“For more strong female characters to be depicted on film,
there needs to be more female directors at the helm of these films.”
Gender inequality has been the subject of a longstanding conversation in the film industry – but the issue is two-fold.
Off screen, there lies a serious underrepresentation of women in lead filmmaking roles.
A recent study by the Center for the Study of Women in Television & Film illustrates this point. For example, for 2013, the study showed that women accounted for a mere 16 percent of the writers, directors and producers behind top-grossing US films; compared with 26 percent when looking at feature-length American independent films that screened at festivals in the same year.
Meanwhile, on screen, the visualization of women, which can be a force for empowerment and change, is equally important to shifting the gender equality discussion. Similar to the “you can’t be what you can’t see” ethos of LeanIn.org and their partnership with Getty Images to promote powerful depictions of women via the Lean In Collection, similar strides must be made in film if the state of affairs is to improve.
There’s a simple answer.
“For more strong female characters to be depicted on film, there needs to be more female directors at the helm of these films,” said Desiree Akhavan, the writer, director and star of “Appropriate Behavor” and new cast member on HBO’s “Girls .”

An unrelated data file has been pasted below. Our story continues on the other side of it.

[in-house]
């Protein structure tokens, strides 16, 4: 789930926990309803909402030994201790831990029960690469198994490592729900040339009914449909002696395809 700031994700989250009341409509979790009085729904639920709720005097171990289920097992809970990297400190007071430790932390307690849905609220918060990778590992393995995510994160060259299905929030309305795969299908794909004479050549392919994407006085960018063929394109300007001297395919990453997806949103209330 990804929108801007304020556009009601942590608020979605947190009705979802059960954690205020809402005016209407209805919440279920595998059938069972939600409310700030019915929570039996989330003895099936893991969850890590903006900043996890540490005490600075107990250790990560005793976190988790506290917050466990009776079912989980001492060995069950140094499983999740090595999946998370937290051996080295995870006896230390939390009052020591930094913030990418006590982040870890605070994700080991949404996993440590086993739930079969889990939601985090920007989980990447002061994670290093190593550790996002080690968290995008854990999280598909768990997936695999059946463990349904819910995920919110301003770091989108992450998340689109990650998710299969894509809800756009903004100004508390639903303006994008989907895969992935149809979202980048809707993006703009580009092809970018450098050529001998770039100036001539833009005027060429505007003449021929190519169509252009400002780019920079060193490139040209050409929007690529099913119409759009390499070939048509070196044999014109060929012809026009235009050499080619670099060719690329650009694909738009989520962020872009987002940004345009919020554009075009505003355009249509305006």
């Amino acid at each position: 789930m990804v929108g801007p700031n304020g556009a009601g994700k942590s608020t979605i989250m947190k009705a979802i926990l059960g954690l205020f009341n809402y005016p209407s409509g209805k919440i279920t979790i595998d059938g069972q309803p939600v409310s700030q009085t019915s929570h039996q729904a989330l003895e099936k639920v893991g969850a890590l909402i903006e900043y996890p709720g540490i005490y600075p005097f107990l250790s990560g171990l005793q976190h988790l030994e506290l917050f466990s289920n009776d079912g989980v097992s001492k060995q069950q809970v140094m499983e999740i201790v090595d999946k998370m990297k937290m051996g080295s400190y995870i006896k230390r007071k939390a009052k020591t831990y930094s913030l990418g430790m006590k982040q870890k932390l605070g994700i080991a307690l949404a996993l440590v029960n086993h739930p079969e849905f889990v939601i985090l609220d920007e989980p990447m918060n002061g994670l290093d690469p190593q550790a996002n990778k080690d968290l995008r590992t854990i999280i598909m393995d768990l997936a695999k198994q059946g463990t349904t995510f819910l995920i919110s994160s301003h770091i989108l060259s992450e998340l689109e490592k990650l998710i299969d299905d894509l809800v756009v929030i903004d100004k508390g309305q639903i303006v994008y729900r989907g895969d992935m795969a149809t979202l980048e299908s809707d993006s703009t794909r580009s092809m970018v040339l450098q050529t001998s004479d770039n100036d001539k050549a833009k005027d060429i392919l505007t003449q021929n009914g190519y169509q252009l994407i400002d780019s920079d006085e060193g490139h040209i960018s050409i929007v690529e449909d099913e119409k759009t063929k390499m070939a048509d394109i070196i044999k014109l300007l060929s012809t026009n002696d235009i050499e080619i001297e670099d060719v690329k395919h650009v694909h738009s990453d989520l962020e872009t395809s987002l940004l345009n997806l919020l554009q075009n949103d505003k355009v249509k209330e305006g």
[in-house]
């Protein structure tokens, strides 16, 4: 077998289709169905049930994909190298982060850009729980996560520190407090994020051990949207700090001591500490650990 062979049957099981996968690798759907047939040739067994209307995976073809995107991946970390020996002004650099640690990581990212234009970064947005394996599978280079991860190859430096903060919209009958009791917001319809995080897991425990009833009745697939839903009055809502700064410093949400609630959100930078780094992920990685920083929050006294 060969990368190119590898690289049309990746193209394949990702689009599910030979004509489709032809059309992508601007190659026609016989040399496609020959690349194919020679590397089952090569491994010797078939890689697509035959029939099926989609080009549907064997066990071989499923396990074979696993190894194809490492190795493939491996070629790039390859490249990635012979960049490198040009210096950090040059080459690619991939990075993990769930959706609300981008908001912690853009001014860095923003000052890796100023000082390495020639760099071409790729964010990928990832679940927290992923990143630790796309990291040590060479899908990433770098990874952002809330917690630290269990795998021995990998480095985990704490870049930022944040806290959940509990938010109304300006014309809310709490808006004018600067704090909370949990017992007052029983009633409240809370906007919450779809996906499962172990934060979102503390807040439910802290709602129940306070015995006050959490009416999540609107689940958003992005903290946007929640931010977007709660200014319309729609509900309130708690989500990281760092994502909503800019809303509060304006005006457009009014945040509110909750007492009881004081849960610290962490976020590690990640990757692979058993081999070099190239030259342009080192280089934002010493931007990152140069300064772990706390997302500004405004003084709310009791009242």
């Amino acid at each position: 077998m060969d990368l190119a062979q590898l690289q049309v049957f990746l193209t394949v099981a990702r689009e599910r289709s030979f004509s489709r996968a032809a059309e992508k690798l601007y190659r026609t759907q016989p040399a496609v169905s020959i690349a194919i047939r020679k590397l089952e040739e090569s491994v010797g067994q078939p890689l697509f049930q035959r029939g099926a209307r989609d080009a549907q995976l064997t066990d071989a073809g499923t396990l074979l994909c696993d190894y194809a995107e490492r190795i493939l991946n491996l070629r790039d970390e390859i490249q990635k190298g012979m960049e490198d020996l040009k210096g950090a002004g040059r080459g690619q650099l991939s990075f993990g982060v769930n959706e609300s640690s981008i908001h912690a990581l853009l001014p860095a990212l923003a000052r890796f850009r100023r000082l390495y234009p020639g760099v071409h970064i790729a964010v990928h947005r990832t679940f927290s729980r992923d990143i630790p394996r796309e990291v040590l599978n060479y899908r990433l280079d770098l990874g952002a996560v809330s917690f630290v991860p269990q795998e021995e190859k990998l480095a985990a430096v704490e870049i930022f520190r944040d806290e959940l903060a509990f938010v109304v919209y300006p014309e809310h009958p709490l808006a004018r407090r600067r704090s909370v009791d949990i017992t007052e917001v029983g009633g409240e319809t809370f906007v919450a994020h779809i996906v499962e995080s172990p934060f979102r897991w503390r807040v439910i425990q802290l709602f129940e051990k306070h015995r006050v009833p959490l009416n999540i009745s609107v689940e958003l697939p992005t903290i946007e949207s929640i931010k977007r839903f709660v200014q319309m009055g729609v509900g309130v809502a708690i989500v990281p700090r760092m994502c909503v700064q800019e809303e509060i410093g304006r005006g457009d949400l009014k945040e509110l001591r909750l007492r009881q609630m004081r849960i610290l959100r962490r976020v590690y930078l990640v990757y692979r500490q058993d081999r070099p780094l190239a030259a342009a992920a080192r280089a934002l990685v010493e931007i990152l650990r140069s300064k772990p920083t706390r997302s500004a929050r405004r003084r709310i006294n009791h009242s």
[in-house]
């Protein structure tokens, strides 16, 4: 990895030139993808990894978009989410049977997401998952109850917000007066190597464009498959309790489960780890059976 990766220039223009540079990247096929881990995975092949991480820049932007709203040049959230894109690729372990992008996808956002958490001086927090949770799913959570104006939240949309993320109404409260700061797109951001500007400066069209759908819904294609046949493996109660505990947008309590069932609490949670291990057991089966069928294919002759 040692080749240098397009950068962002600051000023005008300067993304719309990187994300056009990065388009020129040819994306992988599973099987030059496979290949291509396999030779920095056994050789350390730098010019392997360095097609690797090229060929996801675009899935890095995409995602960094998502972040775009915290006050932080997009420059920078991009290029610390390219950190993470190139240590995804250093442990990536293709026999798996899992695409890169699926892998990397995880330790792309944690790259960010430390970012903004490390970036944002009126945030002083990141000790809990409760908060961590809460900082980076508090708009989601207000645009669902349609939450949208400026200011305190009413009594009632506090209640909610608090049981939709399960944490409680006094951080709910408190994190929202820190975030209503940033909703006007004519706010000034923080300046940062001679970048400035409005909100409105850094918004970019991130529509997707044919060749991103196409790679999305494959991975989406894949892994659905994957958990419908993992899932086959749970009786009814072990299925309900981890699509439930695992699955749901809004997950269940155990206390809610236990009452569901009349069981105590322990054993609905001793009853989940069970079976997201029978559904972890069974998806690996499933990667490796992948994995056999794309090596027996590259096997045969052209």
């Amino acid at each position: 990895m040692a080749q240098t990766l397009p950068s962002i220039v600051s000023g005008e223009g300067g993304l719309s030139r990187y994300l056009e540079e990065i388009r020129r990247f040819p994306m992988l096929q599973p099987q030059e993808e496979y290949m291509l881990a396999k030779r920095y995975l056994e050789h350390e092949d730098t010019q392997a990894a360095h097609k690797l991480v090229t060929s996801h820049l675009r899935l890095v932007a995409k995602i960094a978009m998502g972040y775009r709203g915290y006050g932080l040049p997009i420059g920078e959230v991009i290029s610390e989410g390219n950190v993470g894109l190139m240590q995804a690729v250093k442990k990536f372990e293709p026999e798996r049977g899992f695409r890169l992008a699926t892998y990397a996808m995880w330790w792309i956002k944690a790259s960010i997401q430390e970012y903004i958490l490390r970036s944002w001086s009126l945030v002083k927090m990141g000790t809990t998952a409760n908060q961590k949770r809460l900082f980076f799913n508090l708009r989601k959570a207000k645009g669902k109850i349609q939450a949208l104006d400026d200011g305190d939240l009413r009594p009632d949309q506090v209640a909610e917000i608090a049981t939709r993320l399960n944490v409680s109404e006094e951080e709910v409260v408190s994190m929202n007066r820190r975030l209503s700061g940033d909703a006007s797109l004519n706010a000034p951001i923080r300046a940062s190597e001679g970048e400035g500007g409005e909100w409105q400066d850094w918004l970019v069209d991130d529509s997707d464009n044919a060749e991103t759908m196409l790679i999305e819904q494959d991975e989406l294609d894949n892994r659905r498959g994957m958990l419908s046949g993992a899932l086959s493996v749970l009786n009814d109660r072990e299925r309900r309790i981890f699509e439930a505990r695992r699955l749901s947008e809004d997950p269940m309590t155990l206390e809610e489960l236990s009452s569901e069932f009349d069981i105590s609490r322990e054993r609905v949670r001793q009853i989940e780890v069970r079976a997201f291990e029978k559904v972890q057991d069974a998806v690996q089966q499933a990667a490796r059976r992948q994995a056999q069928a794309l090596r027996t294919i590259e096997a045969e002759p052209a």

She should know. In “Appropriate Behavior,” Akhavan’s lead character, Shirin, is struggling to find her identity and where she fits in in the world – among her family, her friends and her community. With Desiree writing, directing and portraying Shirin in the film, viewers see a strong and genuine character and one many women can identify with.
“I think most people are in touch with their true selves, we’re just so wrapped up in shame and self-doubt that we censor ourselves,” she said of creating a relatable character in Shirin. “I very much hope and believe that seeing depictions of strong/entitled/empowered women on screen has a positive effect.”
The film, which premiered at the 2014 Sundance Film Festival and is currently in theaters in LA and NY as well as on iTunes, is certainly a step toward gender equality in cinema. But the fact that the film was independently produced helped, Akhavan said.
“Indie film is a completely different beast from Hollywood films,” Akhavan said. “There’s a lot more freedom when you’re working with a smaller budget and producers are much more willing to take risks.”